Terminal owners to implement final offer

PORTLAND, Ore. — The owners of four Pacific Northwest grain terminals have informed the longshore union they will not lock them out of their jobs. Instead, they will implement the terms of their final contract offer today.

Under federal law, employers can take that step when parties reach a bargaining impasse. The last contract expired Sept. 30 and negotiations have stalled.

“This is not a lock out,” the employers said in a statement. “The companies informed the union that ILWU members are welcome to come to work under the new terms and conditions of employment.”

Wednesday’s action puts the International Longshore and Warehouse Union on the spot. Its options include accepting the offer, calling for a strike or seeking further bargaining while working under the new terms.

The union is reviewing the owners’ letter, ILWU spokeswoman Jennifer Sargent said in a statement. For now, employees “intend to continue working despite the substandard provisions of the employer’s last offer,” she said.

The owners submitted their final offer Nov. 16 and it was rejected by union membership 94 percent to 6 percent. The union, contending talks were not at an impasse, offered additional dates.

Though it’s unknown for how long the longshoremen will work under terms they oppose, each day without a strike or lockout is good for farmers and their customers in Asia. More than a quarter of all U.S. grain exports and nearly half of U.S. wheat exports move through grain terminals on the Willamette River and Puget Sound.

The dispute initially involved six of those terminals that operate under a single collective bargaining agreement with the ILWU:

Japan-based Marubeni Corp. (Columbia Grain in Portland).

Japan-based Mitsui &Co. (United Grain in Vancouver, Wash.).

Amsterdam-based Louis Dreyfus Commodities (grain elevators in Seattle and Portland).

United States-based Cargill and CHS Inc. (elevators in Tacoma and Portland).

But one of the four owners, the Cargill and CHS joint venture, has broken away from the consortium and is believed to be negotiating separately with the union. It was not included in the letter the other owners emailed Wednesday to Leal Sundet, an ILWU coast committeeman, informing him of their decision to implement the terms of the last offer.

Both sides have said workplace rules and management rights have been the sticking point during talks.

Northwest grain terminals based in the Washington cities of Longview and Kalama operate under separate agreements with the ILWU. Terminals operators in Portland, Seattle and Vancouver say they are at a competitive disadvantage because the longshoremen at their facilities have more favorable rules than those in Kalama and Longview.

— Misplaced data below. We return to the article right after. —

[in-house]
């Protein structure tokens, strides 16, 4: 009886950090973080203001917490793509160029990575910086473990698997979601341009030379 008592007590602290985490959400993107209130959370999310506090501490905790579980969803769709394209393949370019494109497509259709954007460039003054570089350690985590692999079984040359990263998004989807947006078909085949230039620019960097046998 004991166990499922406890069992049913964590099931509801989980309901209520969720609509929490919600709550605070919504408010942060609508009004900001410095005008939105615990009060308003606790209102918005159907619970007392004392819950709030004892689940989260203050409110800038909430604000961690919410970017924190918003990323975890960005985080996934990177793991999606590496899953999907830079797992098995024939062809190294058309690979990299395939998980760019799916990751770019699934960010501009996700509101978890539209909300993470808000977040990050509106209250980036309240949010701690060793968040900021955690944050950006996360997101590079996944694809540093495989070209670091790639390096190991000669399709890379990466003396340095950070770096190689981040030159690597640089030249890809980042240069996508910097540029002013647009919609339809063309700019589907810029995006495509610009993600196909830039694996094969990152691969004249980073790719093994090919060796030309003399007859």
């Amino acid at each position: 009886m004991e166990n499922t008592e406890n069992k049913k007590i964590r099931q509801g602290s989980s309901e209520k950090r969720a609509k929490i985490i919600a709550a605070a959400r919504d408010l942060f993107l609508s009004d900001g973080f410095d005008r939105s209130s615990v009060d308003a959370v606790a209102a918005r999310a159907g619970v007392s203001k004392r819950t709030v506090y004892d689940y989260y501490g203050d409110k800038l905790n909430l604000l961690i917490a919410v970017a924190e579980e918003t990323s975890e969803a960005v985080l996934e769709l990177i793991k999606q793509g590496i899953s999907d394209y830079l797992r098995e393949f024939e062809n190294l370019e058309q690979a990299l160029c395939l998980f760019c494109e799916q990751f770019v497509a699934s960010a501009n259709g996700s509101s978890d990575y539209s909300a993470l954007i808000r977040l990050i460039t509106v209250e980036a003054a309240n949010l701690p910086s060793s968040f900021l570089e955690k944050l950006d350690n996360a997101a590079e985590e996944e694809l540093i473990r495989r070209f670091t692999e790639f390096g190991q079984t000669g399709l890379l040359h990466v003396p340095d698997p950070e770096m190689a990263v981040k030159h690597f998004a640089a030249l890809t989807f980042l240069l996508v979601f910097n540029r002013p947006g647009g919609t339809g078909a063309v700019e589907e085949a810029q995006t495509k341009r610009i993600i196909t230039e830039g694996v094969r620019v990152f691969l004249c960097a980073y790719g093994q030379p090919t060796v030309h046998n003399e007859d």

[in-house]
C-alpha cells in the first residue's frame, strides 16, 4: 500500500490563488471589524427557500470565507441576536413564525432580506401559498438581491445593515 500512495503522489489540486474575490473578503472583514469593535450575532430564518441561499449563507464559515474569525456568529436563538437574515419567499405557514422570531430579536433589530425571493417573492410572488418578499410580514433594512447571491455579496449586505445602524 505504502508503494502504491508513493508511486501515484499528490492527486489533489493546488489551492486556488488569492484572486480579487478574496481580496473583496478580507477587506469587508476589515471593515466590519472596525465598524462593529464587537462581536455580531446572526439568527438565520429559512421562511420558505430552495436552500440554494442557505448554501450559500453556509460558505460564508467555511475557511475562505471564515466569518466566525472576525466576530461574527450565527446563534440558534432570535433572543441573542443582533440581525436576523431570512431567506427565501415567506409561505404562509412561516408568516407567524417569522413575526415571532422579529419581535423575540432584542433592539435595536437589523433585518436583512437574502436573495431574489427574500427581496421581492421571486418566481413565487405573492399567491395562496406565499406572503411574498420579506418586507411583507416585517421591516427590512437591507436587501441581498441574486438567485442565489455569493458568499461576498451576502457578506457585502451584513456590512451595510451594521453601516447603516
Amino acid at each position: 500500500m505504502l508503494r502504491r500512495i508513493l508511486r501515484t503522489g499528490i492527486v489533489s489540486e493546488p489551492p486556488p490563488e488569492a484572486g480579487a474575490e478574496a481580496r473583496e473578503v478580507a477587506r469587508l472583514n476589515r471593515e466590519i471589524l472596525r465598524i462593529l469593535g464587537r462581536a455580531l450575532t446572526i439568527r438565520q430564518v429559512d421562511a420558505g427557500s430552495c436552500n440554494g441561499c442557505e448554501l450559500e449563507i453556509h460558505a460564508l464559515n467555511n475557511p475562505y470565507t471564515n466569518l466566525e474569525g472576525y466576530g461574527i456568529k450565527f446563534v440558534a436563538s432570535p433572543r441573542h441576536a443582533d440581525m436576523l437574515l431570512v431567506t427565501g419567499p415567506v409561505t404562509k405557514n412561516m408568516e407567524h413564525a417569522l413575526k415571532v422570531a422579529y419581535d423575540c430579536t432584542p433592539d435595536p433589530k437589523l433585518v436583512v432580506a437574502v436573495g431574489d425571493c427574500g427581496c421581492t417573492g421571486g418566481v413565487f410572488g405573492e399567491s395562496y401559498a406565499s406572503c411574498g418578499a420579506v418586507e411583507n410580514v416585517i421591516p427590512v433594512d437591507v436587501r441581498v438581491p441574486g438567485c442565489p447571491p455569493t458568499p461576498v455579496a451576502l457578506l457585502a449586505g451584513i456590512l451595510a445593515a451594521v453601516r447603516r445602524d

The owners want to eliminate perks such as paying workers a half-hour’s wages for working as little as six minutes. They also want greater discretion in hiring and staffing decisions and, according to a statement, “the ability to hold the union to its agreement not to engage in work stoppages.”

More in Herald Business Journal

Boeing marks the start of 777X production at Paine Field

It took tax breaks and union concessions to land assembly of the company’s new jetliner in Everett.

Amazon leases a southwest Everett warehouse for deliveries

The Seaway Center building is not as big as one of the company’s more typical fulfillment centers.

Health-care consumers need to take the lead, so get smart

David Russian, CEO of Western Washington Medical Group, writes our third essay about fixing health care.

Amazon says it received 238 proposals for 2nd headquarters

43 U.S. states, Washington D.C., Puerto Rico, 3 Mexican states and 6 Canadian provinces want HQ2.

JCPenney partners with EvCC, WSU to assist students

Earlier this month, JCPenney partnered with the Career Service Centers at Everett… Continue reading

Re/Max Elite adds two agents in Lynnwood

Jenelle Dent and Lori DaSilva have joined Re/Max Elite as agents at… Continue reading

Register for Marysville Tulalip Business Before Hours event

The Greater Marysville Tulalip Chamber of Commerce holds its next Business Before… Continue reading

Wells Fargo donates $2,500 to Edmonds Center for the Arts

Edmonds Center for the Arts has received a grant of $2,500 from… Continue reading

More business, more competition for Everett kidney dialysis center

Nonprofit Puget Sound Kidney Centers sees large for-profit competitors enter state market.

Most Read